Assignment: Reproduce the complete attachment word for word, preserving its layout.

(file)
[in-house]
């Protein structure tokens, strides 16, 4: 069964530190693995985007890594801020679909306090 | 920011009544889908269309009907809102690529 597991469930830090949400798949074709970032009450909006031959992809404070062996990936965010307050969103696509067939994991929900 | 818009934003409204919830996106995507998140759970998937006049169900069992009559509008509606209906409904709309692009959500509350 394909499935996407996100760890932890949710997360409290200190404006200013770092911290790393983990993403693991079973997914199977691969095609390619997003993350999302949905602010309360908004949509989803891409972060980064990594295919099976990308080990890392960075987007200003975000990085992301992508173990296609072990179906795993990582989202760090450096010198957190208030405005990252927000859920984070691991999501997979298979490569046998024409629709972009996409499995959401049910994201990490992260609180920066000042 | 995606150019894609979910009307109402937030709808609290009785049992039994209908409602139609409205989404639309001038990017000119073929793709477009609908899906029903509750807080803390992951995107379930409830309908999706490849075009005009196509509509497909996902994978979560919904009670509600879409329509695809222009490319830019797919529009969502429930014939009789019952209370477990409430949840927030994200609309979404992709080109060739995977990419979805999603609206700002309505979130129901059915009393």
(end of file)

[in-house]
């Protein structure tokens, strides 16, 4: 069964530190693995985007890594801020679909306090 | 920011009544889908269309009907809102690529 597991469930830090949400798949074709970032009450909006031959992809404070062996990936965010307050969103696509067939994991929900 | 818009934003409204919830996106995507998140759970998937006049169900069992009559509008509606209906409904709309692009959500509350 394909499935996407996100760890932890949710997360409290200190404006200013770092911290790393983990993403693991079973997914199977691969095609390619997003993350999302949905602010309360908004949509989803891409972060980064990594295919099976990308080990890392960075987007200003975000990085992301992508173990296609072990179906795993990582989202760090450096010198957190208030405005990252927000859920984070691991999501997979298979490569046998024409629709972009996409499995959401049910994201990490992260609180920066000042 | 995606150019894609979910009307109402937030709808609290009785049992039994209908409602139609409205989404639309001038990017000119073929793709477009609908899906029903509750807080803390992951995107379930409830309908999706490849075009005009196509509509497909996902994978979560919904009670509600879409329509695809222009490319830019797919529009969502429930014939009789019952209370477990409430949840927030994200609309979404992709080109060739995977990419979805999603609206700002309505979130129901059915009393």